Iowa State
T. Kroeschell

Roger Moore, NCAA.com

Iowa State University’s wrestling tradition ranks second to none.

The names are legendary – Hugo Otopalik, Dr. Harold Nichols, Cael Sanderson, Dan Gable.

Associate Athletics Director Tom Kroeschell hasn’t seen every great Cyclone wrestling moment, but over the last quarter of a century he’s been mat-side for most of them.

“I first experienced wrestling at Drake, but I really didn’t get addicted until I came to Iowa State,” said Kroeschell, an Illinois native who graduated from Drake University in Des Moines, Iowa, in 1982.

A chance discovery in the Drake library changed Kroeschell’s career course. Thinking about transferring while a student he came across an old New Mexico State basketball media guide and decided that working in sports information was something he’d like to try.

Twenty eight years later Kroeschell, whose parents and sister graduated from ISU, can tell stories for hours on end, the ups and downs of Iowa State wrestling since his first day on the job, Aug. 12, 1985.

Legendary head coach Dr. Harold Nichols led the Cyclones to 456 dual wins from 1953-85.

“I was hired right after he retired but I was lucky enough to get to know him,” said Kroeschell of the Hall of Famer. “(Nichols) was a very interesting person, someone with interests far beyond wrestling. He had a very extensive pottery collection that he actually took on the David Letterman Show one time.

“If he didn’t like something that was going on during a match he’d go to the scorer’s table and hit the buzzer to stop the match and explain why something was wrong to the officials. Can you imagine somebody doing that these days?”

Kroeschell’s first dual meet was in November of 1985 with first-year coach Jim Gibbons leading the program. Two years later, in 1987, Iowa State won the Big Eight and NCAA Championships.

“1987 is probably the top memory I have,” Kroeschell said. “We went into that (NCAA) tournament in Maryland with not a lot of people thinking we were much of a threat. We won like 36 matches and lost something like seven. We had Eric Voelker, Tim Krieger and Kevin Jackson, a very good team that year.”

Two weeks earlier in Stillwater also seems like it was yesterday.

“We didn’t have the Internet, all this media technology,” he remembers. “The (Big 8) tournament came down to the last match and (OSU’s) Tom Erikson pinned Andy Cope to tie for the team title. I had Jim Gibbons and (assistant coach) Ed Banach (an Olympic champion) in the car and we were driving pretty fast to get back to the hotel to call the results in back to Iowa. We got pulled over and explained to the policeman what had happened and how much of a hurry we were in. We showed him the trophy and he was pretty excited that Erikson had pinned Cope to help OSU tie for the team title. He actually let us go, told us to hurry up and get those results called in.”

Gibbons would coach the Cyclones until 1992. Bobby Douglas, who coached Arizona State to a national title in 1988, then took over in Ames.

Douglas is the subject of a recently published book authored by Craig Sesker. Kroeschell penned the forward.

“He is a good man,” says Kroeschell of Douglas. “I think more than anything he just really cared about his wrestlers. He took the time to make sure the support personnel were taken care of, everybody involved.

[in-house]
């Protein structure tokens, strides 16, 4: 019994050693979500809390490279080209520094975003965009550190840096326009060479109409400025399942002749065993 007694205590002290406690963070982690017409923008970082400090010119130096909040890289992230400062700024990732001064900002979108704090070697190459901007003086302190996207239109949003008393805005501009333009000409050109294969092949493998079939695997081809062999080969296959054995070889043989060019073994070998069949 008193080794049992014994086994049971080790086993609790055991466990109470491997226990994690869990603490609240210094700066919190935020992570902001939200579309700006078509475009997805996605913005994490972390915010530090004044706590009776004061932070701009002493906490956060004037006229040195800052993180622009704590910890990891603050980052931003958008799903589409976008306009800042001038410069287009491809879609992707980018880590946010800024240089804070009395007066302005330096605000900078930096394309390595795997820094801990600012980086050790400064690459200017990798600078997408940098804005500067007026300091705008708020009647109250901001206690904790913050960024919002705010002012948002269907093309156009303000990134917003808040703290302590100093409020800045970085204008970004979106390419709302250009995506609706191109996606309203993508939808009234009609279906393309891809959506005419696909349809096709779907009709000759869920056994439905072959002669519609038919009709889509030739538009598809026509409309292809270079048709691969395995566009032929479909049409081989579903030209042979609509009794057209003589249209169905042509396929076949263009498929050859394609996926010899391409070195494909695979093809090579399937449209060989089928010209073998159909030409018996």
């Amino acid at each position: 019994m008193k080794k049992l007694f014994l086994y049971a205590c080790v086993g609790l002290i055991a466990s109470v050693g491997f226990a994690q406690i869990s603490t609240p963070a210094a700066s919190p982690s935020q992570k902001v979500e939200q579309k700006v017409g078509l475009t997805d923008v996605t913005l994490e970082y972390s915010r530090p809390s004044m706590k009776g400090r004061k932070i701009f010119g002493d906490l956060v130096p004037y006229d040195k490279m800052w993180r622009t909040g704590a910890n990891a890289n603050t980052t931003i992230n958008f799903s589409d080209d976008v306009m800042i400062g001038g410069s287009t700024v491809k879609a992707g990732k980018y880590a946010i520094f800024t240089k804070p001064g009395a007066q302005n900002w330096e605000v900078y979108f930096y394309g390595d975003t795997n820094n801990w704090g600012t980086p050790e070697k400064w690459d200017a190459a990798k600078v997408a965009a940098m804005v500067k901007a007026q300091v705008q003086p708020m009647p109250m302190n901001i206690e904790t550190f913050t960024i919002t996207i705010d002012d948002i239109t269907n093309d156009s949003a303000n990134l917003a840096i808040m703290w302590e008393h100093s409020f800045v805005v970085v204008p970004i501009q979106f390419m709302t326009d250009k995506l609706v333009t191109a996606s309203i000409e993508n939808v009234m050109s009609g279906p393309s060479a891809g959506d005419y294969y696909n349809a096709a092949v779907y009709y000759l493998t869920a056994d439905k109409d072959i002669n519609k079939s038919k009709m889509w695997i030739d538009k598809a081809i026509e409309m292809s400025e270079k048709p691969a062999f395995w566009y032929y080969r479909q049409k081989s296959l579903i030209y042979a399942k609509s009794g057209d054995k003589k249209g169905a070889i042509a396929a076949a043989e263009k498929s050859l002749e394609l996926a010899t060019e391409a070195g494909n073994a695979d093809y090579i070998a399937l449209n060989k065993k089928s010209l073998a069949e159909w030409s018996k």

“I’ll never forget one of the trips we took to the Midlands (Championships) on the bus. We got home on a New Year’s Eve morning pretty early. It’s cold as heck. (Coach Douglas) picked up my bags and carried them to the car for me. I don’t know of too many coaches who would take the time to do that at 4 in the morning after a long bus ride. But that’s just the kind of man he is. We all know people who in public are the nicest guys in the world but behind the scenes they treat people badly or in a different manner. Bobby was genuine no matter what the situation.”

The legend of Douglas’ ‘fanny pack’ remains a secret, however.

“I will admit I never found out what was in there,” he smiles. “That is one of the greatest mysteries of all time. A lot of time the graduating seniors would buy him a new one, so he’s got a ton of them somewhere.”

Kroeschell received a gift from Gibbons, the infamous robe warm-ups the Cyclones wore for decades.

“It’s in my closet at home. For whatever reason, it wasn’t a big thing and nobody really went crazy when they went away. It’s probably just a generational thing.”

Only two Division I wrestlers have won four NCAA titles. Only one went undefeated.

Kroeschell was there for every moment of Cael Sanderson’s 159-0 career.

“I was fortunate enough to be here during that run,” Kroeschell said. “And I was very lucky that (Sanderson) was such a good person, able to handle all the demands on him. It could have been really difficult, but he was special.”

Sanderson would go on to win Olympic gold in 2004 and replace Douglas as head coach in Ames in 2007. When Sanderson left for Penn State last season, Jackson, a 1992 Olympic gold medalist, was hired.

Things have certainly changed in Ames since the mid-1980s. But one thing has remained – Kroeschell, who also handled public address at the Drake Relays from 1989-06.

“I love the sport,” he said. “The NCAA Wrestling Championships is one event I’m going to go to long after I’m done doing this. What I love about wrestling is that the people you meet, you see them every year at certain events. It’s not always about the wins and losses. The relationships, the friends I’ve made around wrestling, that’s something you can’t put a price on.”